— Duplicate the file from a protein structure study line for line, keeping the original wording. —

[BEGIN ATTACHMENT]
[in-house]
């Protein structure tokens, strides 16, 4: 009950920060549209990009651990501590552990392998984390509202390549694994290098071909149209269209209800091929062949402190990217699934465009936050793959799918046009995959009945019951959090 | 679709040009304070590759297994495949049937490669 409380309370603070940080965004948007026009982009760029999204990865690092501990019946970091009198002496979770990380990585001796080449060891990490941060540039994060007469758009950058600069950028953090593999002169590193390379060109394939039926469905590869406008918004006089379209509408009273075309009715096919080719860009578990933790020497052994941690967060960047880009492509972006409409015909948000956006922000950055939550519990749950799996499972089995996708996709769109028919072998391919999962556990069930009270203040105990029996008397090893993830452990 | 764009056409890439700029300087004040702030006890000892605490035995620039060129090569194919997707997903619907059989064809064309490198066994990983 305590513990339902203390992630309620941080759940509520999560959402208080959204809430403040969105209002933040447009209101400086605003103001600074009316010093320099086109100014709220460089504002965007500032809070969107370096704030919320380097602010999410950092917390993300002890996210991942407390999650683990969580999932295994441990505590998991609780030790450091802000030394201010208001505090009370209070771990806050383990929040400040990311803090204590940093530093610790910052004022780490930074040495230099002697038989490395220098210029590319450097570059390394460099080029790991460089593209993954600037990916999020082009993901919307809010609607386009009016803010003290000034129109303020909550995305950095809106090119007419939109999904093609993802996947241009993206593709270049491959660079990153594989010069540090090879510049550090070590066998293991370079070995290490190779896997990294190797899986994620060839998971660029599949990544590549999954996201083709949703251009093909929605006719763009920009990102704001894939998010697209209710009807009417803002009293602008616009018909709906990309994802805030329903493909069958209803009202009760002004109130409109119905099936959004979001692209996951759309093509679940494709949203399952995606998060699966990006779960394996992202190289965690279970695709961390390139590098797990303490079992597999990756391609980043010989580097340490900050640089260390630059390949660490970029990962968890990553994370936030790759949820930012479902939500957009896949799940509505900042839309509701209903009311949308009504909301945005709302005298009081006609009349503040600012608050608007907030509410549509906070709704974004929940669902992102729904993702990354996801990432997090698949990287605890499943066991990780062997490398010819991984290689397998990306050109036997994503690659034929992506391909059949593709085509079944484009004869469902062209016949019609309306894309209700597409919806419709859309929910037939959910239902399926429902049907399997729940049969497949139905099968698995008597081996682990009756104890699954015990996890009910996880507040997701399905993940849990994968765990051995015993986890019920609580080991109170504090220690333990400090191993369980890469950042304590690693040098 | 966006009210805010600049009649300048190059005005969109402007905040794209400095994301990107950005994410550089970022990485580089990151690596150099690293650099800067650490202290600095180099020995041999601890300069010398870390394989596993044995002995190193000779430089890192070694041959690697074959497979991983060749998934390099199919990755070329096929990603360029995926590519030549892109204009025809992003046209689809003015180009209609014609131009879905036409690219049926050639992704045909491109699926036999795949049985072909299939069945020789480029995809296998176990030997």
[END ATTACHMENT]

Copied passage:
[in-house]
């Protein structure tokens, strides 16, 4: 009950920060549209990009651990501590552990392998984390509202390549694994290098071909149209269209209800091929062949402190990217699934465009936050793959799918046009995959009945019951959090 | 679709040009304070590759297994495949049937490669 409380309370603070940080965004948007026009982009760029999204990865690092501990019946970091009198002496979770990380990585001796080449060891990490941060540039994060007469758009950058600069950028953090593999002169590193390379060109394939039926469905590869406008918004006089379209509408009273075309009715096919080719860009578990933790020497052994941690967060960047880009492509972006409409015909948000956006922000950055939550519990749950799996499972089995996708996709769109028919072998391919999962556990069930009270203040105990029996008397090893993830452990 | 764009056409890439700029300087004040702030006890000892605490035995620039060129090569194919997707997903619907059989064809064309490198066994990983 305590513990339902203390992630309620941080759940509520999560959402208080959204809430403040969105209002933040447009209101400086605003103001600074009316010093320099086109100014709220460089504002965007500032809070969107370096704030919320380097602010999410950092917390993300002890996210991942407390999650683990969580999932295994441990505590998991609780030790450091802000030394201010208001505090009370209070771990806050383990929040400040990311803090204590940093530093610790910052004022780490930074040495230099002697038989490395220098210029590319450097570059390394460099080029790991460089593209993954600037990916999020082009993901919307809010609607386009009016803010003290000034129109303020909550995305950095809106090119007419939109999904093609993802996947241009993206593709270049491959660079990153594989010069540090090879510049550090070590066998293991370079070995290490190779896997990294190797899986994620060839998971660029599949990544590549999954996201083709949703251009093909929605006719763009920009990102704001894939998010697209209710009807009417803002009293602008616009018909709906990309994802805030329903493909069958209803009202009760002004109130409109119905099936959004979001692209996951759309093509679940494709949203399952995606998060699966990006779960394996992202190289965690279970695709961390390139590098797990303490079992597999990756391609980043010989580097340490900050640089260390630059390949660490970029990962968890990553994370936030790759949820930012479902939500957009896949799940509505900042839309509701209903009311949308009504909301945005709302005298009081006609009349503040600012608050608007907030509410549509906070709704974004929940669902992102729904993702990354996801990432997090698949990287605890499943066991990780062997490398010819991984290689397998990306050109036997994503690659034929992506391909059949593709085509079944484009004869469902062209016949019609309306894309209700597409919806419709859309929910037939959910239902399926429902049907399997729940049969497949139905099968698995008597081996682990009756104890699954015990996890009910996880507040997701399905993940849990994968765990051995015993986890019920609580080991109170504090220690333990400090191993369980890469950042304590690693040098 | 966006009210805010600049009649300048190059005005969109402007905040794209400095994301990107950005994410550089970022990485580089990151690596150099690293650099800067650490202290600095180099020995041999601890300069010398870390394989596993044995002995190193000779430089890192070694041959690697074959497979991983060749998934390099199919990755070329096929990603360029995926590519030549892109204009025809992003046209689809003015180009209609014609131009879905036409690219049926050639992704045909491109699926036999795949049985072909299939069945020789480029995809296998176990030997």